IMPOUNDS: Many loans require an impound (or escrow) account which primarily serves as a tool to collect and pay property taxes and homeowners insurance when they become due. With an impound account, one-twelfth of your taxes and insurance will be collected each month. In simplest terms, an impound account helps self-budget a borrower, making sure they’ll stay current on these two important bills associated with home ownership. Depending on the closing date, the amount of impounds required to fill the account properly may vary which ultimately influences your total settlement charges.
As you can see, various factors influence your total settlement charges. The originator (or lender) controls only a portion of these items themselves. Understanding what the lender does and does not control will aid in your ability to obtain a competitive loan and rate.
You deserve an originator who takes the time to explain and show how these variables affect your scenario. This process is critical to eliminate the opportunity for you to experience the feeling of being stuck with hidden fees.
Rules Designed With The Consumer In Mind
In response to the financial crisis, many new rules were introduced to help make lending safer and more consumer friendly. One of the biggest changes affecting residential finance came in October of 2015 called TRID (TILA/RESPA Integrated Disclosure Rule). This has commonly been referred to as the Know Before You Owe rule.
After taking an application, a lender is required to issue a Loan Estimate (LE) which sets forth the terms of the transaction to help a borrower determine whether they would like to proceed with the offered loan. Please remember, although an improvement, the LE does not necessarily constitute a rate lock and the settlement charges displayed are still estimates at this time of the process.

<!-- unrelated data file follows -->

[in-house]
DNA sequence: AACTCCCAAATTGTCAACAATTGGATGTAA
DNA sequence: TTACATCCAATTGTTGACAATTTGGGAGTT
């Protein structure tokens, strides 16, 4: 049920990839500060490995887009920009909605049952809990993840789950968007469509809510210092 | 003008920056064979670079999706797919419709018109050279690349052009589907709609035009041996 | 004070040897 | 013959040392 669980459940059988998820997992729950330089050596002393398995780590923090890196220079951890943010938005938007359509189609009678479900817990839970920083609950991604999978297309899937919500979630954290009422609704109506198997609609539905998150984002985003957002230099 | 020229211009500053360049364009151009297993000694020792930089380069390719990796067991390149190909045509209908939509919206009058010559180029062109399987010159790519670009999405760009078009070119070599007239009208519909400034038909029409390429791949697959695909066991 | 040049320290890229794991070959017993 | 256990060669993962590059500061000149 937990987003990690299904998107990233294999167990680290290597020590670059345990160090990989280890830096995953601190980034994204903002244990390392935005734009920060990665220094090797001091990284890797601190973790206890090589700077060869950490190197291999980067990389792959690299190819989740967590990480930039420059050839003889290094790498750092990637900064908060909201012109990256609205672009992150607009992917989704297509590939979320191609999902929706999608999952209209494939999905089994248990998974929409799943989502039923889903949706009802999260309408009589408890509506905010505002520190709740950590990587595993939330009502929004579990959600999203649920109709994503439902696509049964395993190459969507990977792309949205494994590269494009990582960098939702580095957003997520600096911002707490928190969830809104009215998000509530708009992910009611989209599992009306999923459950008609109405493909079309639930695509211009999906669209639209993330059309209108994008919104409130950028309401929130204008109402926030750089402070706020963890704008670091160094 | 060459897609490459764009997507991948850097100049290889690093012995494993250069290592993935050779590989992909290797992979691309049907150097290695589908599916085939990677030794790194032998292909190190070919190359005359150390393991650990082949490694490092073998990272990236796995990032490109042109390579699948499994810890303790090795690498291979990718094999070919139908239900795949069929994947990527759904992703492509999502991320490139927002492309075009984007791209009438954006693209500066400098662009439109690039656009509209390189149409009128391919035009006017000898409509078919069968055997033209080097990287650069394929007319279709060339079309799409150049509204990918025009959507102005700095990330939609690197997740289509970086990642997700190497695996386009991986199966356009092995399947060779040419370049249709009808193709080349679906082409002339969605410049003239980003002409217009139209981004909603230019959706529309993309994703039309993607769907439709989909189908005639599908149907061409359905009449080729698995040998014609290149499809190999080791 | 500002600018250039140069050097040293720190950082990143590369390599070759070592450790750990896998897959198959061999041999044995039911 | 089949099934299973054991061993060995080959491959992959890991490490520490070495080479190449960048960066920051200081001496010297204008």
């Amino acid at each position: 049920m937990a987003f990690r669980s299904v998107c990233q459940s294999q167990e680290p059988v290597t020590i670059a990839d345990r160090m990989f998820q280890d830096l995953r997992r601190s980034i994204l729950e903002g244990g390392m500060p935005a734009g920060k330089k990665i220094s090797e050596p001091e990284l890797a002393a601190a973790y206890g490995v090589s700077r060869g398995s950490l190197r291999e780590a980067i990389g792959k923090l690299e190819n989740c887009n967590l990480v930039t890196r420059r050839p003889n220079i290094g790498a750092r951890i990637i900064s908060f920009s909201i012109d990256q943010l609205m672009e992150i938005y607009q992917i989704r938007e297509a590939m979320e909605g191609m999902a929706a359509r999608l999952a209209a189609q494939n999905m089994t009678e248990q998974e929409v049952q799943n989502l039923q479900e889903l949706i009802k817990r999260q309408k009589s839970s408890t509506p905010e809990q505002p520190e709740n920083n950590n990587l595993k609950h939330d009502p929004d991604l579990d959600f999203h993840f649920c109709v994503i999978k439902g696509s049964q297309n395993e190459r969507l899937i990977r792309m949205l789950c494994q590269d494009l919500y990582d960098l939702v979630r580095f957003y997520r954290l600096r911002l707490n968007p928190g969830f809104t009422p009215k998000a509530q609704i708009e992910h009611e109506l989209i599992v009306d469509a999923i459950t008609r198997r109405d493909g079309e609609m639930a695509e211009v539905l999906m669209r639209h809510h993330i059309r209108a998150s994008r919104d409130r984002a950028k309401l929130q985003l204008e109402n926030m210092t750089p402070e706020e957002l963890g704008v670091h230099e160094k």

A true improvement in the process was the creation of the Closing Disclosure (CD). Think of this as the finalized and accurate mirror to the Loan Estimate. In the loan process, we work together to fill in the variables that make up your new mortgage loan. As we approach the closing date, we’re required to issue a Closing Disclosure (CD) at least three business days before closing. There is no longer a possibility of “rushing to the table” to sign documents of which you may be unfamiliar. This process applies to both purchase and refinance transactions.
My Commitment To You
The new regulations and disclosure rules in the mortgage industry have gone a long way to improving the consumer experience. Understandably, people still have questions and concerns with a purchase of this magnitude. Technology will continue to influence the speed and loan process itself. With that said, working with a trusted originator is as important as ever.
I’m available for you, on your schedule, to help guide you through the process. My goal is to help you understand your loan options in a way that is transparent and builds confidence. I hope to see you achieve your real estate goals by being a valued member of your team.